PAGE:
Charlotte Divorce & Family Law Lawyer, North Carolina

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Alexander Comly French Lawyer

Alexander Comly French

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Divorce & Family Law, Traffic, Landlord-Tenant

Attorney Alexander Comly French is a Divorce Lawyer proudly serving Charlotte, North Carolina and the surrounding areas.

Tiy N. Decosta Lawyer

Tiy N. Decosta

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Divorce & Family Law, Custody & Visitation, Immigration, Estate, Tax

If you've been searching for a lawyer throughout the Greater Charlotte area, look no further than The DeCosta Law Firm. It doesn't matter if you have ... (more)

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Lloyd  Kelso Lawyer

Lloyd Kelso

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Family Law, Adoption, Custody & Visitation, Alimony & Spousal Support, Personal Injury
We Offer Affordable Legal Services.

Lloyd Kelso has practiced law in Gastonia, North Carolina since 1977. Lawyer.com Member Questionnaire Please describe a case(s) in the last year... (more)

Malcolm B. McSpadden Lawyer

Malcolm B. McSpadden

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Accident & Injury, Criminal, Divorce & Family Law, Workers' Compensation, Traffic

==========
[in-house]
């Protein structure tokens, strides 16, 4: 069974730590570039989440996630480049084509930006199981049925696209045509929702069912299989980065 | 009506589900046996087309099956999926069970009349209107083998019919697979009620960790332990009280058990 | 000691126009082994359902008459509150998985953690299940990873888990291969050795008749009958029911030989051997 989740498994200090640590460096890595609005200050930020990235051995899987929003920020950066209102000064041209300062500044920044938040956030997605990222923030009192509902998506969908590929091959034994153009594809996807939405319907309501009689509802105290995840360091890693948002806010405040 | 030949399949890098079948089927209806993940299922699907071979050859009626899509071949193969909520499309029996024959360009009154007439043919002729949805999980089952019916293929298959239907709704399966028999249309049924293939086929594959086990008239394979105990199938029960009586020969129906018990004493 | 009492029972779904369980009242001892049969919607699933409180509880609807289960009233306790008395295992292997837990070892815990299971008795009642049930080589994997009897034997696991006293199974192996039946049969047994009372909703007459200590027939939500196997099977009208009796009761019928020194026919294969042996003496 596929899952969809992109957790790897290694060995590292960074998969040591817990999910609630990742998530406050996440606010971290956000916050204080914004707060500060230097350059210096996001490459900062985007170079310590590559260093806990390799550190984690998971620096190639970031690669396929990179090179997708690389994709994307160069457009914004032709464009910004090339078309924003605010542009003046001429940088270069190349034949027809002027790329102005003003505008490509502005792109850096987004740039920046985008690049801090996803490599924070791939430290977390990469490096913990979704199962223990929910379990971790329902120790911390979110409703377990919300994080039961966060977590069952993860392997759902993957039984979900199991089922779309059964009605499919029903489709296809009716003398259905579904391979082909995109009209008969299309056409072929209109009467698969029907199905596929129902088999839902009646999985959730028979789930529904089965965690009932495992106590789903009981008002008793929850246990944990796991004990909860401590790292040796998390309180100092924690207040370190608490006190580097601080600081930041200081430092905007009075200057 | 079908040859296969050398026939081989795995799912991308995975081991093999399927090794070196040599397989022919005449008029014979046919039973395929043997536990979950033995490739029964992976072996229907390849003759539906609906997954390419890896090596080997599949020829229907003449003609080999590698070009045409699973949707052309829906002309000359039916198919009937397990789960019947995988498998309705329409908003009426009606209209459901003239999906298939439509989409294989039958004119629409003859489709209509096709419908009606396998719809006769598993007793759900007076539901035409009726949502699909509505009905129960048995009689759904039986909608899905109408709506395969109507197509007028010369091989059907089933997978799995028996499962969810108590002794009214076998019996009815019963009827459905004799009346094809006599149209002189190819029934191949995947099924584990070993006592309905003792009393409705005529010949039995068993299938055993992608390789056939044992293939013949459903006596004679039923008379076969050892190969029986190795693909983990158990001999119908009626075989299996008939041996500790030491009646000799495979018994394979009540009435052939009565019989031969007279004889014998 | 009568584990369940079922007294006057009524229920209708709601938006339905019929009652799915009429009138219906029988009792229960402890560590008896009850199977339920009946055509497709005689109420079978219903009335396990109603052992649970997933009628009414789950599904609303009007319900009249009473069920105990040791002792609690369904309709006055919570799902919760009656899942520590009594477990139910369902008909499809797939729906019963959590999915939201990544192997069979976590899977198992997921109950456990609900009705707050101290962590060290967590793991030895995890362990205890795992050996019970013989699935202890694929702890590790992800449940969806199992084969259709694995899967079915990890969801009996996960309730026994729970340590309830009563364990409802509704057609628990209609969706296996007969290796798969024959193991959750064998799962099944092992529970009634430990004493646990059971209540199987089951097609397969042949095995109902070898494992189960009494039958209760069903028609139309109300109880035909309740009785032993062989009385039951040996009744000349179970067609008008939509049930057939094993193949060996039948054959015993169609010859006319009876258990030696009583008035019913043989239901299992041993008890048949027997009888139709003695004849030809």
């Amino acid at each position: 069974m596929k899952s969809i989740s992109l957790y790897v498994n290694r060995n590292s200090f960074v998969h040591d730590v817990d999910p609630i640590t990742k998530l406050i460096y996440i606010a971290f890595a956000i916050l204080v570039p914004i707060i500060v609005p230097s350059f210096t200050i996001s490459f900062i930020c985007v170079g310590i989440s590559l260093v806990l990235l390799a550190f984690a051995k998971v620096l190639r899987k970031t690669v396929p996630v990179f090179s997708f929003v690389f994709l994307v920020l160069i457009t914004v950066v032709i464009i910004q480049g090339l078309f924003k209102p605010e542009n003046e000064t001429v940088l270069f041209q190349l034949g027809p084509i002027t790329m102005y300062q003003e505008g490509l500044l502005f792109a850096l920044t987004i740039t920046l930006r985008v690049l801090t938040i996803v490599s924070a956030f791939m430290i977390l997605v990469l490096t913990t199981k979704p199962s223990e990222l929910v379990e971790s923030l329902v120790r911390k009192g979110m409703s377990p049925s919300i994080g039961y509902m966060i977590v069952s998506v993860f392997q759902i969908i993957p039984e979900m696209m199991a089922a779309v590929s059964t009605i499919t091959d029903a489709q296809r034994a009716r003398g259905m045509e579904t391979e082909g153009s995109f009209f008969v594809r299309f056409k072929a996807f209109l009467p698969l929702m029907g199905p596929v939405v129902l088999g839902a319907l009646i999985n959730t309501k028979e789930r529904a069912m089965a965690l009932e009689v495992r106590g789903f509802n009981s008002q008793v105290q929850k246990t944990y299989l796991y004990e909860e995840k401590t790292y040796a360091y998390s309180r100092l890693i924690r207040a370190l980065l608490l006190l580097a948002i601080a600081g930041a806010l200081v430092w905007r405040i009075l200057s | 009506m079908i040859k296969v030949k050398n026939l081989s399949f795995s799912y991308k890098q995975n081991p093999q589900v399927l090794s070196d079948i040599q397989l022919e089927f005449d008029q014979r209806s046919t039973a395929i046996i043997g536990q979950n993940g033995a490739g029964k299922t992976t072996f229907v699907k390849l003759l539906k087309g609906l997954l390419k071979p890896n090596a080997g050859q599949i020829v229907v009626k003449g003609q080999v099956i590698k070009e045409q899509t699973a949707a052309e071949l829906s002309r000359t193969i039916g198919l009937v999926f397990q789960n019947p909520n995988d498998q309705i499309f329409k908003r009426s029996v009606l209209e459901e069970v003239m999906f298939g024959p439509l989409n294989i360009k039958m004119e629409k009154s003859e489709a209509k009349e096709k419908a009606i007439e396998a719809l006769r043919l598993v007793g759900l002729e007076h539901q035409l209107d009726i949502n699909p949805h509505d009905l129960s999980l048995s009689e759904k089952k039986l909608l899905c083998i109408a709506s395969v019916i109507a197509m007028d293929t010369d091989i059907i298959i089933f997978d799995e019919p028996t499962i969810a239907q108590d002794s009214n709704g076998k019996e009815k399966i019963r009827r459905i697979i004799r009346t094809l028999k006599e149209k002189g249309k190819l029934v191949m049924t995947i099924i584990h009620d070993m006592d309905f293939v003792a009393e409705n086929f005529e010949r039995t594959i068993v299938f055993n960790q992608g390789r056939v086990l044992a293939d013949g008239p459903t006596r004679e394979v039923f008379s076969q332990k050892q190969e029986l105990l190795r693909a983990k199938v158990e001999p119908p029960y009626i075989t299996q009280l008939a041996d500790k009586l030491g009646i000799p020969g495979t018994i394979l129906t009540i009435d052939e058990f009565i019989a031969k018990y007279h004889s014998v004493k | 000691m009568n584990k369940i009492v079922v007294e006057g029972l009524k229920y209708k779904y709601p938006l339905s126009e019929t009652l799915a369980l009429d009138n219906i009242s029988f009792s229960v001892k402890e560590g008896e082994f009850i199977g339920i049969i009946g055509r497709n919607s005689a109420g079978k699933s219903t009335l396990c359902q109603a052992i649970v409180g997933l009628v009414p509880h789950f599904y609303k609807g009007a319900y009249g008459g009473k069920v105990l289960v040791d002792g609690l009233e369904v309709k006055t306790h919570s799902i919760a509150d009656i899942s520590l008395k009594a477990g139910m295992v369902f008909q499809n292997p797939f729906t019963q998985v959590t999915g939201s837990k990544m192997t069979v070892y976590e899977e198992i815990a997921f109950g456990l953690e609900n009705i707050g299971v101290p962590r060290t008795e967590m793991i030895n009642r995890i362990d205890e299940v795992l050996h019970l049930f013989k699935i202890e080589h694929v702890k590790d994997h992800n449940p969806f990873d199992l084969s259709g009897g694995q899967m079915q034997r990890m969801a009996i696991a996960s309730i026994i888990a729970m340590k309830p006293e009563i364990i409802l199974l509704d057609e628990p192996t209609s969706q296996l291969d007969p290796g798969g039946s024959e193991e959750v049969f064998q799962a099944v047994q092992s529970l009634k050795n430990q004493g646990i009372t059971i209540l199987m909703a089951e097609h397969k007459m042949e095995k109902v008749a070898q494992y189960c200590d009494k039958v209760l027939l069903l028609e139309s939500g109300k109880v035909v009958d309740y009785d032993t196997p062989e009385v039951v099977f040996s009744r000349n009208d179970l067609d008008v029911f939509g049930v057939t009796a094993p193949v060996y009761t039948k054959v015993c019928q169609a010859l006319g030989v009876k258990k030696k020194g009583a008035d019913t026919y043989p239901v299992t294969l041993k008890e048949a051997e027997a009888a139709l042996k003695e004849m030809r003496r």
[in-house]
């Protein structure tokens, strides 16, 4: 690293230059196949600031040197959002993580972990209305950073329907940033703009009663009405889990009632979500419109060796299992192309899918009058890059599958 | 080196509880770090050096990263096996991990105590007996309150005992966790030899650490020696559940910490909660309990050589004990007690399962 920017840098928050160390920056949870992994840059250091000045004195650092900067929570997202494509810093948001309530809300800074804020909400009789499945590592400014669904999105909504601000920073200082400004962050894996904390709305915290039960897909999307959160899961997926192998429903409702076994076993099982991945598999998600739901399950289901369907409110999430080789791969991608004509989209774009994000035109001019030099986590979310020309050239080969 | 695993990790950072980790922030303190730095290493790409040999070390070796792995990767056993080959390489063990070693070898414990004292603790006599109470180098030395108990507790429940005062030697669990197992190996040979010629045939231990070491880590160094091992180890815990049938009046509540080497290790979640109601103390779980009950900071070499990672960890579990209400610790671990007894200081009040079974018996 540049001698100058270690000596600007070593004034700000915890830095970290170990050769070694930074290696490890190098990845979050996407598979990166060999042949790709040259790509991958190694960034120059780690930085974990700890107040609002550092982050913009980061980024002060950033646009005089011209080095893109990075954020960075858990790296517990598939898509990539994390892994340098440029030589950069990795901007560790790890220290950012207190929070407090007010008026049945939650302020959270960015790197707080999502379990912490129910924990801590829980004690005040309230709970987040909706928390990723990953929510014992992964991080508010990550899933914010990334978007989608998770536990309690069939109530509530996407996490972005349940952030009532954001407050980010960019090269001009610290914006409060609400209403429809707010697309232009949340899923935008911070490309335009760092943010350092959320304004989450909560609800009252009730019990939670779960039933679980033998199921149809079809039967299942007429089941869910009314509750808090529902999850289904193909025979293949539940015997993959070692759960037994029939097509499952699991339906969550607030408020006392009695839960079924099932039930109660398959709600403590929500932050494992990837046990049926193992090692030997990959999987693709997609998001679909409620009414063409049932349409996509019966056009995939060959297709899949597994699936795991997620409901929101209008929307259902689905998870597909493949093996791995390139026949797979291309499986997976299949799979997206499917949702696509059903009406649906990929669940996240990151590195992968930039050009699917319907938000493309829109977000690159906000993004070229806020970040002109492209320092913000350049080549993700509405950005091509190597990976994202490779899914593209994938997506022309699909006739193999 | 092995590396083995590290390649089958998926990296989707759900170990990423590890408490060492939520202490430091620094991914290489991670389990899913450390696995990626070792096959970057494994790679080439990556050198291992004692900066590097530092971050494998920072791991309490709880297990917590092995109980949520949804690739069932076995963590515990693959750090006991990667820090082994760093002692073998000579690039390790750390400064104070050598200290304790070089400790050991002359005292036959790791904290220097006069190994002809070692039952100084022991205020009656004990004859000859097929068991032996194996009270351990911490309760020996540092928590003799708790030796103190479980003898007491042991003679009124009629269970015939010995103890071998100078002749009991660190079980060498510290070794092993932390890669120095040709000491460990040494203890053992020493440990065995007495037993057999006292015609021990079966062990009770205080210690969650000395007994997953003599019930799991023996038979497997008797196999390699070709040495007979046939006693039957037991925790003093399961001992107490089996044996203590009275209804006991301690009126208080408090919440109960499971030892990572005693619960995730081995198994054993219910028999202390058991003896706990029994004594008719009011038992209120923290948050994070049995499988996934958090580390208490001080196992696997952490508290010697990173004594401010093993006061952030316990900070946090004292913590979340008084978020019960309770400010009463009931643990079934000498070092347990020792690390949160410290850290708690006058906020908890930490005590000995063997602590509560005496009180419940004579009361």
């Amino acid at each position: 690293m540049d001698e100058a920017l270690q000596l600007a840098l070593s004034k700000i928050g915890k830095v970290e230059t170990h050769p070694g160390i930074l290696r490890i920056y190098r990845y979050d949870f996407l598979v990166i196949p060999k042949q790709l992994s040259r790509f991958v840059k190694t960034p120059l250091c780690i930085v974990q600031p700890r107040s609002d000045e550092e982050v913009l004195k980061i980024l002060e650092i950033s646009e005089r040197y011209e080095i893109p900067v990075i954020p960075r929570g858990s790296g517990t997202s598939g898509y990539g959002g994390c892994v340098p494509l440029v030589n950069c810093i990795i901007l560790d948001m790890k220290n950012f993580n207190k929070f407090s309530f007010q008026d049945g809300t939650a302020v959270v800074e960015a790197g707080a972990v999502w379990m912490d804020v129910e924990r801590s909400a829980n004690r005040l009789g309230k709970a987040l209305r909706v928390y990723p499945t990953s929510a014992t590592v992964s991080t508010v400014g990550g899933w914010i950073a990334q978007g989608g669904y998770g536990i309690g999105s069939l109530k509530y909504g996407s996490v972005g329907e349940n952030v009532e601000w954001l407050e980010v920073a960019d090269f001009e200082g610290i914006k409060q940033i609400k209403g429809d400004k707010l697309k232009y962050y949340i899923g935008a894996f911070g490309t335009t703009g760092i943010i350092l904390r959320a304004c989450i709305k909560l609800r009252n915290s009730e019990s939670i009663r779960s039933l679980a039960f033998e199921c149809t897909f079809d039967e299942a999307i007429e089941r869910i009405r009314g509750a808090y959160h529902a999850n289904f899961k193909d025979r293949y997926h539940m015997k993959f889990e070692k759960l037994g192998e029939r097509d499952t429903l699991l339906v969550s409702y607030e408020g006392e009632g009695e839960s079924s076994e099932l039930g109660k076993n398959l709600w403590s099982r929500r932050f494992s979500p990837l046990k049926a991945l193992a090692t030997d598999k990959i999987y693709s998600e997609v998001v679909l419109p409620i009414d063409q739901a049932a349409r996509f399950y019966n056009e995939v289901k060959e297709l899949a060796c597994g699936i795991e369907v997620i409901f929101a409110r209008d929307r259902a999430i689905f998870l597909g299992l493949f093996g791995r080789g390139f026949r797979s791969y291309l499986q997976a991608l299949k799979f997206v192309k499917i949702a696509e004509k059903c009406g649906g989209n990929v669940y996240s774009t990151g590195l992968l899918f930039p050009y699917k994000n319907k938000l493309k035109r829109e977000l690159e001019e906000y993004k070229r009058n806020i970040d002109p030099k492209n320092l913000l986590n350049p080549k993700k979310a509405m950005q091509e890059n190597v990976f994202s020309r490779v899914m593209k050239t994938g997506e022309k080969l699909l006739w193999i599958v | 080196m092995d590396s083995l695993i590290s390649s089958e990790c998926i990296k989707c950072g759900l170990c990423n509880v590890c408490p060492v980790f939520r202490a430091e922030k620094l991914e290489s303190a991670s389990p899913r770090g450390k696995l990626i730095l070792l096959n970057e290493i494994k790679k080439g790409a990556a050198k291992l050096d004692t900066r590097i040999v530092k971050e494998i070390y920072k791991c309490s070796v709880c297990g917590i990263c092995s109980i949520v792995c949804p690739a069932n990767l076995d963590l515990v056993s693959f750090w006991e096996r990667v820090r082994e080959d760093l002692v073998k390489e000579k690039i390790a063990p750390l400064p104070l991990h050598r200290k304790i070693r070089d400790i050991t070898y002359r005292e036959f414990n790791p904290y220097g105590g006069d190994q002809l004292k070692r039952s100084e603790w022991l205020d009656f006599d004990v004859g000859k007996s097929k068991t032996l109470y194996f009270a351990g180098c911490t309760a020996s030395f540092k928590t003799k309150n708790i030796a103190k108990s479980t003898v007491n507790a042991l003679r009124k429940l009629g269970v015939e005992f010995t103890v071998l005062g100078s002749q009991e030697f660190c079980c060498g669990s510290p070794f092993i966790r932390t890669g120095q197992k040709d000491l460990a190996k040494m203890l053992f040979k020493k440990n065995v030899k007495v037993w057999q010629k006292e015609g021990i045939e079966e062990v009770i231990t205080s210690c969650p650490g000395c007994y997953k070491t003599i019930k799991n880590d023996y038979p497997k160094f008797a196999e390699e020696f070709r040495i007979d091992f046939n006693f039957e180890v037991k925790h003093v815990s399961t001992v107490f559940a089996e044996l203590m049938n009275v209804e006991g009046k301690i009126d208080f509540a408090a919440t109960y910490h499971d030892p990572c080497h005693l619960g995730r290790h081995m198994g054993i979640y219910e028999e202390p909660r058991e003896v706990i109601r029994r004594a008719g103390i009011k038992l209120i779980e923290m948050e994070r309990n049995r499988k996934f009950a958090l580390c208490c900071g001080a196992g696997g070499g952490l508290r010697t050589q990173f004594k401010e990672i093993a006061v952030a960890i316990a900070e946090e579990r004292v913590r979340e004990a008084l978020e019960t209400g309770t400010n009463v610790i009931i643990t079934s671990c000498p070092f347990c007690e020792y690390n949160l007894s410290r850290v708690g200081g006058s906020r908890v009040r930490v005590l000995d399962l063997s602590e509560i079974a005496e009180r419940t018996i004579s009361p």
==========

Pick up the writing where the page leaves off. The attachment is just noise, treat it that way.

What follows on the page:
Malcolm McSpadden is a practicing attorney in the state of North Carolina. He graduated from Wake Forest University with his J.D. He currently works a... (more)

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Kirk Robert Lundell Lawyer

Kirk Robert Lundell

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Divorce & Family Law, Child Custody, Employment, Criminal, DUI-DWI

Following a successful 15-year career managing several well-known retail stores throughout the country, Mr. Lundell decided to refocus his passion for... (more)

Vicki  Wilson Lawyer

Vicki Wilson

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Divorce & Family Law, Divorce, Child Custody, Adoption, Estate
An attorney Who Cares About You and Your Future!